The Black Hills Expedition and its Impact on Native American Relations

The Black Hills Expedition set out on July 2, 1874, led by Lieutenant Colonel George Armstrong Custer, and may well have been the catalyst for a chain of events that inevitably led to the slaughter of Custer and nearly 300 of his men during the Great Sioux War of 1876–a defeat that would go down in history and make a national hero out of the man (although not forever). How did the expedition get going, what was its purpose, and what was its impact on the Great Sioux War?

When the expedition first set out, the Black Hills region of South Dakota was still a great unknown in the ever-growing America, and remained uncharted. The United States Army was looking for ways of expanding its strategic arm in the region at the time, and founded the expedition as a means of doing that. It’s purpose was simple: scout the region to find a good tactical vantage point from which they could build a fort, discover and map new routes to the southwest and, if possible, locate areas where gold ore veins could be mined.

Although these endeavors were each somewhat successful, the results were disastrous.

It is not technically accurate to say the Black Hills Expedition found much of what they looked for–that is, gold. Accounts vary wildly, and we really just don’t know with any degree of certainty that they found any large quantity. What we do know from records at the time is that civilians were looking for gold while Custer’s men worked on the project of finding a location to build their fort upon. Therein lies the problem: civilians were looking for gold. They weren’t part of any organized military operation, and therefore word inevitably got out that the expedition was on the hunt for gold, perhaps even having found some.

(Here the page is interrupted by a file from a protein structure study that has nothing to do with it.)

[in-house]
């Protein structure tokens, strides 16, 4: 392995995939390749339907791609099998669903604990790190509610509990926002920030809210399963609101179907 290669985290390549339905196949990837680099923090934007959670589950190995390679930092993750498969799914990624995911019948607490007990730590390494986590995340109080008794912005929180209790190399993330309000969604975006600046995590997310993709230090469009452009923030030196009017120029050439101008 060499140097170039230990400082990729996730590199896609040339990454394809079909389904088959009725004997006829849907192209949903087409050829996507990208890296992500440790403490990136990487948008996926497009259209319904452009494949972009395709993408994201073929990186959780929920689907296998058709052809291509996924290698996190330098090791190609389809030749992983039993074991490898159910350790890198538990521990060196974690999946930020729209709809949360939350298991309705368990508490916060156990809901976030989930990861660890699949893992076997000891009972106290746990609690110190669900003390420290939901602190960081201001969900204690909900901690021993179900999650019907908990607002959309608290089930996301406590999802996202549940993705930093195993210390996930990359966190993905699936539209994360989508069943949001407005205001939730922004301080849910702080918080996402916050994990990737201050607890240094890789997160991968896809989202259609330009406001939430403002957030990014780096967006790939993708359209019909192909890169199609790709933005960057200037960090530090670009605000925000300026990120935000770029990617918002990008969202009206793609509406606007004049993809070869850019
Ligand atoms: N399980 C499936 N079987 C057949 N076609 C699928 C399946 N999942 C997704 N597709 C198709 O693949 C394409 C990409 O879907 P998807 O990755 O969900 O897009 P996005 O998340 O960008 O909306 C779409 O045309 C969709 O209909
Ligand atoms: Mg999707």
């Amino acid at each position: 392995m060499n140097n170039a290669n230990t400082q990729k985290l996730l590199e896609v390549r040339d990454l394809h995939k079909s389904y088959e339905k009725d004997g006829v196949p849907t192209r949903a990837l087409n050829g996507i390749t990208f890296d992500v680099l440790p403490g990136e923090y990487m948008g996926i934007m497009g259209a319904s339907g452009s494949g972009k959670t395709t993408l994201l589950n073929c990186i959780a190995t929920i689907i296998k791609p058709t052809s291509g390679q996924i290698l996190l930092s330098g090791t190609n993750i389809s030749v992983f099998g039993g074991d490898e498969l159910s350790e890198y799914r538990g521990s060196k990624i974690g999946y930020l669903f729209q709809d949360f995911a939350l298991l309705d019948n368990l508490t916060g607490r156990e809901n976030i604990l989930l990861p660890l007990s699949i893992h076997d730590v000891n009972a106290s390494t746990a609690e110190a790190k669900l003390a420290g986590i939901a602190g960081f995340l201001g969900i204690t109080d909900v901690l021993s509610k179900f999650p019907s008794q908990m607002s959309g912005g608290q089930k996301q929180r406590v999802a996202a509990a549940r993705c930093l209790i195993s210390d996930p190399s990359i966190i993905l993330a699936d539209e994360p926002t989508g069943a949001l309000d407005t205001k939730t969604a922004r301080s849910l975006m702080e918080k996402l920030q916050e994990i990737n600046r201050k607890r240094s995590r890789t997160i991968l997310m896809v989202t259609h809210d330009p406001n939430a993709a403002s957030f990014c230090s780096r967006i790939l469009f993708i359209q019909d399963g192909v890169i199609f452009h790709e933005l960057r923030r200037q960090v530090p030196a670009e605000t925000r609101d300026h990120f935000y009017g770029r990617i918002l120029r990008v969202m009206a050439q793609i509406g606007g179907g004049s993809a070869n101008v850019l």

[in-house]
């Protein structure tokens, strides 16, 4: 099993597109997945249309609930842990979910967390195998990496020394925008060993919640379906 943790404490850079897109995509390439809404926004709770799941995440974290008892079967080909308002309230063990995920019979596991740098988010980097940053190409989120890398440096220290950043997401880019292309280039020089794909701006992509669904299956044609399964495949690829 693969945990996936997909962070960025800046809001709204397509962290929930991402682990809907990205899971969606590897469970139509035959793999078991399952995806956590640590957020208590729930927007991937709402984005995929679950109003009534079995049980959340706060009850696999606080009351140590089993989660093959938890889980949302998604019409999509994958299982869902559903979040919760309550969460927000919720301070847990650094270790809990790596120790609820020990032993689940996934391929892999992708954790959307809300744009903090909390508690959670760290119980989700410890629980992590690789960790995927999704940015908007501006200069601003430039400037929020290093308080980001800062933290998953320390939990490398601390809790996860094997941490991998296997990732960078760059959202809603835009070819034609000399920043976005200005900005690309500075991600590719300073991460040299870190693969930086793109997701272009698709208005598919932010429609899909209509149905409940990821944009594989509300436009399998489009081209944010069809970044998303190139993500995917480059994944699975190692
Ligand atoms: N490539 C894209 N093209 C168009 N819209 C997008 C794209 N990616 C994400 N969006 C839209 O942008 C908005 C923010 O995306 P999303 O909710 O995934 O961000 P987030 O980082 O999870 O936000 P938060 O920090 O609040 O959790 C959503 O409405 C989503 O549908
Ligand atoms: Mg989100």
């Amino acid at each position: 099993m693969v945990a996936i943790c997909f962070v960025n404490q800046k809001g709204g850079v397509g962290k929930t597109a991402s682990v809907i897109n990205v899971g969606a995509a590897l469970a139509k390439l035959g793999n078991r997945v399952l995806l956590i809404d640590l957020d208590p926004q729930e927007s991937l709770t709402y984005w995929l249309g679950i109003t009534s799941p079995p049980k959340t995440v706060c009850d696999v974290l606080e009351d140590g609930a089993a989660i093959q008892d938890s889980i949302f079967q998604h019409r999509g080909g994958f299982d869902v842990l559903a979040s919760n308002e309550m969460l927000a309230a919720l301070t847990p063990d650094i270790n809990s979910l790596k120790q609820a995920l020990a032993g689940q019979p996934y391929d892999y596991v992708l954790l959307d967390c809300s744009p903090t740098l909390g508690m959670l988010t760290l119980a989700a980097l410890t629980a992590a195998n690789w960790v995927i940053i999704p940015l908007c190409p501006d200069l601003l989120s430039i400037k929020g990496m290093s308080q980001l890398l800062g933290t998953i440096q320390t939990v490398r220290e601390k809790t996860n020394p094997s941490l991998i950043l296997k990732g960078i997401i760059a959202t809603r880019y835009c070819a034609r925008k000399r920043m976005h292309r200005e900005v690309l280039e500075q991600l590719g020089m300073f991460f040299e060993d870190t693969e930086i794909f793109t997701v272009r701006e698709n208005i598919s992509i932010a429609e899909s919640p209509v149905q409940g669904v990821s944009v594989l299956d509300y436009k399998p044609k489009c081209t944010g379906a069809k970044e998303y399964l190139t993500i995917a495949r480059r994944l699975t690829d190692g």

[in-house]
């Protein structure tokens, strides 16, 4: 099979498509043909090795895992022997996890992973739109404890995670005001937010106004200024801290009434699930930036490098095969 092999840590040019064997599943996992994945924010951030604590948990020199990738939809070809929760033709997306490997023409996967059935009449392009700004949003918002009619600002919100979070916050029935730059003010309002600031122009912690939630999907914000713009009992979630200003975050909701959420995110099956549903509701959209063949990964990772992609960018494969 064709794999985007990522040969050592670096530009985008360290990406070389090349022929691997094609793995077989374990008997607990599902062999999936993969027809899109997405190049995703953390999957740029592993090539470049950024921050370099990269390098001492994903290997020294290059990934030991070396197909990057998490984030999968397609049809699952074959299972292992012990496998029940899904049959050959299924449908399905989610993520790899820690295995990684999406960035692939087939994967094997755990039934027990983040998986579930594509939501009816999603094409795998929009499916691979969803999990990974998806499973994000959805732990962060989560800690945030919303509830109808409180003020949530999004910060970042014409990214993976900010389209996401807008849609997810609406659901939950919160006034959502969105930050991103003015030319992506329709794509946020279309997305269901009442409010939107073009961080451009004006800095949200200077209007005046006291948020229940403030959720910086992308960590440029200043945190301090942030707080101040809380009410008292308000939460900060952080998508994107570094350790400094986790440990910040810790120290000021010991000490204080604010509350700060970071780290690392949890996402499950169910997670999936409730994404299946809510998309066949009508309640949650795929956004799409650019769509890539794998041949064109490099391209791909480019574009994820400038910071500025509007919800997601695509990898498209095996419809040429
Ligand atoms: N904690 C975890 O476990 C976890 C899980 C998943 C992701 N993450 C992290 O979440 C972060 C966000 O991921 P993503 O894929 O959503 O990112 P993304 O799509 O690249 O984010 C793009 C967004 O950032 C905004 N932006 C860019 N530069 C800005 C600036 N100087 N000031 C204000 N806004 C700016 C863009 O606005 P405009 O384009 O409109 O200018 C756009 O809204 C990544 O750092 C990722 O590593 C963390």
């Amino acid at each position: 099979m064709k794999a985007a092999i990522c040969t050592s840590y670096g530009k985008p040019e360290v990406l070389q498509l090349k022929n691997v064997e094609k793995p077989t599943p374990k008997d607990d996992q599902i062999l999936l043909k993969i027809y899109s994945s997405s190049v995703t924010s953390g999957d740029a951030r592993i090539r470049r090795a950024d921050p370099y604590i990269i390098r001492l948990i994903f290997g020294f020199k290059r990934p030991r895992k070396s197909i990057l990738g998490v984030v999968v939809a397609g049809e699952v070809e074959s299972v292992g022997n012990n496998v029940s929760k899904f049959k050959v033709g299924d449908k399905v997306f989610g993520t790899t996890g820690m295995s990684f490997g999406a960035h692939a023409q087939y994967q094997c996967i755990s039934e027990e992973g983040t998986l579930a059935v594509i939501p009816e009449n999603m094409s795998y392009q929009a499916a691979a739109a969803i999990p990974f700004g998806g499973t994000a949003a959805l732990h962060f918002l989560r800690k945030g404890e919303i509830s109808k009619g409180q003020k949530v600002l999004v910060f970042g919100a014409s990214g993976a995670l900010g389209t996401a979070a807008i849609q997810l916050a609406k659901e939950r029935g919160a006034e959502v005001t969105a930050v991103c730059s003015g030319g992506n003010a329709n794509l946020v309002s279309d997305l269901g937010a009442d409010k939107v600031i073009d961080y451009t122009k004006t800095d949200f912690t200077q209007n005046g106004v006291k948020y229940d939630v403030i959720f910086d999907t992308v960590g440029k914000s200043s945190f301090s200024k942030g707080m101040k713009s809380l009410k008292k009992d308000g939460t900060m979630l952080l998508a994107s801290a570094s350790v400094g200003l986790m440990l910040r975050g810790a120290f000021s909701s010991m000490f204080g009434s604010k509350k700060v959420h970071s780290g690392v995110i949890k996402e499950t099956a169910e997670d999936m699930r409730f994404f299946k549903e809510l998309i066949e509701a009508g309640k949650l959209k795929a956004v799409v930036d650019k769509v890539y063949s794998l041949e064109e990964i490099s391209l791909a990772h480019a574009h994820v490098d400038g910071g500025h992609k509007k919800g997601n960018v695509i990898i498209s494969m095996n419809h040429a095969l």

Consequently, there was a massive rush to the region as people looked to strike it rich.

It didn’t happen immediately, but it didn’t take long either. The United States government initially had a policy to remove trespassers from the area but, as tensions with the Indians in the region rose, the policy was abandoned. President Grant put an end to diplomatic proceedings with the Sioux and other tribes inhabiting the region, and began an overtly aggressive approach that sought to subjugate Native Americans living in the Black Hills region. The ultimate goal was their removal.

Treaties had previously been formed with the Sioux Indians, guaranteeing that their sacred lands would forever remain out of reach for non-native peoples currently living in other regions to the east. When masses of people began to migrate into the Black Hills region, the Sioux felt that the United States government had reneged on its end of the deal, betraying a promise that had been given.

The Sioux were right.

The Lakota and Sioux tribes were soon “ordered” to return to their reservations by early 1876–even though winter weather prohibited travel. They were told that military action would be taken if they stayed beyond the deadline given. Since leaving was impossible, the United States followed through with its threat.

This was the beginning of what would come to be known as the Great Sioux War, also sometimes called the Black Hills War, that would last until 1877–although conflicts would extend for many more years. Although it had many lasting ramifications, Custer’s defeat is still the best known among them.